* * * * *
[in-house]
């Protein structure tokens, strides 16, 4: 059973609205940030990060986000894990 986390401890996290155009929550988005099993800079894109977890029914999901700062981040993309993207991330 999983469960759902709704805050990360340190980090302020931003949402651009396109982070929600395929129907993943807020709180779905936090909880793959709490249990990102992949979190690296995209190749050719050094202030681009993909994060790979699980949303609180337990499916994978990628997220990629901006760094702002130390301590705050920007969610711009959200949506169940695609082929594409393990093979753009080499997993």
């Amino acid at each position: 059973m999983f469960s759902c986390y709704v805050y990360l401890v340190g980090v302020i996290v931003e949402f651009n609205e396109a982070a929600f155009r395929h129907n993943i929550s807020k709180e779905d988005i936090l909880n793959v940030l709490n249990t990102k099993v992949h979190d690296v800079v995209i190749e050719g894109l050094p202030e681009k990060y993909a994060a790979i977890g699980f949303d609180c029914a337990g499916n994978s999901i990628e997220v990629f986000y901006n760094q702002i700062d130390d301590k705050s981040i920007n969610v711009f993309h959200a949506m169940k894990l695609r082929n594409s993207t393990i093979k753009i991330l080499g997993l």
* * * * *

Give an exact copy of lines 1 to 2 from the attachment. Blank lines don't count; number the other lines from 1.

[in-house]
């Protein structure tokens, strides 16, 4: 059973609205940030990060986000894990 986390401890996290155009929550988005099993800079894109977890029914999901700062981040993309993207991330 999983469960759902709704805050990360340190980090302020931003949402651009396109982070929600395929129907993943807020709180779905936090909880793959709490249990990102992949979190690296995209190749050719050094202030681009993909994060790979699980949303609180337990499916994978990628997220990629901006760094702002130390301590705050920007969610711009959200949506169940695609082929594409393990093979753009080499997993």